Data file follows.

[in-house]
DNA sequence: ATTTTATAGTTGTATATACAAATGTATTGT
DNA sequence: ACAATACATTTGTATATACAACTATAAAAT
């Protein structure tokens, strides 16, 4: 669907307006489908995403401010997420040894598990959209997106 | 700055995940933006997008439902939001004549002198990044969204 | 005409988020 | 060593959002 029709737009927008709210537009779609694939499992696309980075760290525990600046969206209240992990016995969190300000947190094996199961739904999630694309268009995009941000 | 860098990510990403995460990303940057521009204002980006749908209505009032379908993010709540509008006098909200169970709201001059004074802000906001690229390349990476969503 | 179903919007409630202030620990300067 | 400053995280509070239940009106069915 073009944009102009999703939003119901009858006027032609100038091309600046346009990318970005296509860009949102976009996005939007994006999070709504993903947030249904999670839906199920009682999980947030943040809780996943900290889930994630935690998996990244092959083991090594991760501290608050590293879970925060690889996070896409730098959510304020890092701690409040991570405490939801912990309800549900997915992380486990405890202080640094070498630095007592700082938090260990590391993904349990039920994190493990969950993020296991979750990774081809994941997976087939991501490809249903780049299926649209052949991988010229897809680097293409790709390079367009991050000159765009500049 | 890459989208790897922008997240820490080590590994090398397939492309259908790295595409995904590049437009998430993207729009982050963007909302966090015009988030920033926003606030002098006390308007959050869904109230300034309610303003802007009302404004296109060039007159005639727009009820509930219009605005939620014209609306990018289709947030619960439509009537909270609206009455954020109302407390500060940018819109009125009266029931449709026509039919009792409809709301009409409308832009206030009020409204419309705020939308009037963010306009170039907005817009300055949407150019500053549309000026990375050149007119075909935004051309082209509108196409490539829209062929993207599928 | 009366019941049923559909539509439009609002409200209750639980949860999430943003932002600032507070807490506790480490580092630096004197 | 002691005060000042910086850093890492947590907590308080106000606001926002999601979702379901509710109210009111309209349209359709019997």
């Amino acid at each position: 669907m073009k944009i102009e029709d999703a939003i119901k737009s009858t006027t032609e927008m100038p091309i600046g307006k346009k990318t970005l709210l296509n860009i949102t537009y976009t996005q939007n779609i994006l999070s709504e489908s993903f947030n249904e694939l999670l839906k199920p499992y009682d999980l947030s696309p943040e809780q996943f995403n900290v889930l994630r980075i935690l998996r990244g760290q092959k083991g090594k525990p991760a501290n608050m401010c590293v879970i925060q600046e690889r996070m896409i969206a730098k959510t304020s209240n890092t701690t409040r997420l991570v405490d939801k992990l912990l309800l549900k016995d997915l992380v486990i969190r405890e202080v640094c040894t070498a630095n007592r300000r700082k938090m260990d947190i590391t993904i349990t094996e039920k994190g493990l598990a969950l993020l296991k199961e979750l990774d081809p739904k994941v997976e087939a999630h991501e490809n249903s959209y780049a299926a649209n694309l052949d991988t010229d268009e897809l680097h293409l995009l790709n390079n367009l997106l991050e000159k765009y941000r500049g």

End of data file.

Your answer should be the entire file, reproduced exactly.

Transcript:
[in-house]
DNA sequence: ATTTTATAGTTGTATATACAAATGTATTGT
DNA sequence: ACAATACATTTGTATATACAACTATAAAAT
């Protein structure tokens, strides 16, 4: 669907307006489908995403401010997420040894598990959209997106 | 700055995940933006997008439902939001004549002198990044969204 | 005409988020 | 060593959002 029709737009927008709210537009779609694939499992696309980075760290525990600046969206209240992990016995969190300000947190094996199961739904999630694309268009995009941000 | 860098990510990403995460990303940057521009204002980006749908209505009032379908993010709540509008006098909200169970709201001059004074802000906001690229390349990476969503 | 179903919007409630202030620990300067 | 400053995280509070239940009106069915 073009944009102009999703939003119901009858006027032609100038091309600046346009990318970005296509860009949102976009996005939007994006999070709504993903947030249904999670839906199920009682999980947030943040809780996943900290889930994630935690998996990244092959083991090594991760501290608050590293879970925060690889996070896409730098959510304020890092701690409040991570405490939801912990309800549900997915992380486990405890202080640094070498630095007592700082938090260990590391993904349990039920994190493990969950993020296991979750990774081809994941997976087939991501490809249903780049299926649209052949991988010229897809680097293409790709390079367009991050000159765009500049 | 890459989208790897922008997240820490080590590994090398397939492309259908790295595409995904590049437009998430993207729009982050963007909302966090015009988030920033926003606030002098006390308007959050869904109230300034309610303003802007009302404004296109060039007159005639727009009820509930219009605005939620014209609306990018289709947030619960439509009537909270609206009455954020109302407390500060940018819109009125009266029931449709026509039919009792409809709301009409409308832009206030009020409204419309705020939308009037963010306009170039907005817009300055949407150019500053549309000026990375050149007119075909935004051309082209509108196409490539829209062929993207599928 | 009366019941049923559909539509439009609002409200209750639980949860999430943003932002600032507070807490506790480490580092630096004197 | 002691005060000042910086850093890492947590907590308080106000606001926002999601979702379901509710109210009111309209349209359709019997």
């Amino acid at each position: 669907m073009k944009i102009e029709d999703a939003i119901k737009s009858t006027t032609e927008m100038p091309i600046g307006k346009k990318t970005l709210l296509n860009i949102t537009y976009t996005q939007n779609i994006l999070s709504e489908s993903f947030n249904e694939l999670l839906k199920p499992y009682d999980l947030s696309p943040e809780q996943f995403n900290v889930l994630r980075i935690l998996r990244g760290q092959k083991g090594k525990p991760a501290n608050m401010c590293v879970i925060q600046e690889r996070m896409i969206a730098k959510t304020s209240n890092t701690t409040r997420l991570v405490d939801k992990l912990l309800l549900k016995d997915l992380v486990i969190r405890e202080v640094c040894t070498a630095n007592r300000r700082k938090m260990d947190i590391t993904i349990t094996e039920k994190g493990l598990a969950l993020l296991k199961e979750l990774d081809p739904k994941v997976e087939a999630h991501e490809n249903s959209y780049a299926a649209n694309l052949d991988t010229d268009e897809l680097h293409l995009l790709n390079n367009l997106l991050e000159k765009y941000r500049g």